By Dave Andrusko
Back in February, we wrote about “Court debate over new and old pro-life laws heats up in Montana.” In short, the state argued, after nearly nine years it was time to “lift the preliminary injunction on a state abortion law that turned out to be anything but temporary,” Valerie Richardson reported for the Washington Times.
On Monday, Attorney General Austin Knudsen tried again only more vigorously.
“In a strongly worded motion, Mr. Knudsen said that House Bill 391, a 2013 law that requires parental consent before a minor may undergo an abortion, ‘must be allowed to take effect immediately. Not next week. Not on or after June 10, 2022. Today,’” Richardson wrote.
“The State moves to dissolve the preliminary injunction in this case,” said the April 20 motion. “It’s been 3,181 days since the consent injunction was entered. That’s eight years, eight-and-a-half months, or 104.5 months, or 34.8 trimesters since the State agreed to a preliminary injunction because it was confident the case would be decided quickly.”
House Bill 391 passed both houses of the legislature, albeit without the signature of pro-abortion Steve Bullock, who was then governor.
Richardson wrote, “The battle to spring the years-old law from ‘judicial purgatory’ comes with a host of other Republican-backed abortion laws hamstrung by Montana state courts.”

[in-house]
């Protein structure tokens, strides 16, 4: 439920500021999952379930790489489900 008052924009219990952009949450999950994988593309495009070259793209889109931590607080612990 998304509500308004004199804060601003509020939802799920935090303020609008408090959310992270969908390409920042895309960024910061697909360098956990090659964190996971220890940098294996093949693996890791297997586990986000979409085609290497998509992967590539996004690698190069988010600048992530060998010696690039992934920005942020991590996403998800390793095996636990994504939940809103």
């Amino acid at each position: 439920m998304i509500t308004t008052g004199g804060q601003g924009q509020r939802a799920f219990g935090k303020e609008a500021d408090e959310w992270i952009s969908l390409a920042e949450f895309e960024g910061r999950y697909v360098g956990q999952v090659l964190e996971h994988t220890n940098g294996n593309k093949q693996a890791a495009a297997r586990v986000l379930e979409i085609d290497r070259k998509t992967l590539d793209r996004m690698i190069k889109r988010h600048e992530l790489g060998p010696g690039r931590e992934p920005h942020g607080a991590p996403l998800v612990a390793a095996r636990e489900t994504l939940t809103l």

Most recently there was a preliminary injunction against three 2021 pro-life law. The three laws that Yellowstone County District Court Judge Michael Moses preliminarily enjoined last October included a prohibition
On abortions in most cases after 20 weeks, known as a “pain-capable” provision; require abortion providers to offer ultrasounds to patients, and ban chemical abortion-inducing medications from being dispensed via mail and without a medical examination.
“Knudsen has sought to vacate the order, saying the measures “protect the health and safety of women who are considering or seeking an abortion,” Richardson wrote.
Judge Moses said that the laws pose “irreparable harm” to the plaintiffs’ constitutional rights.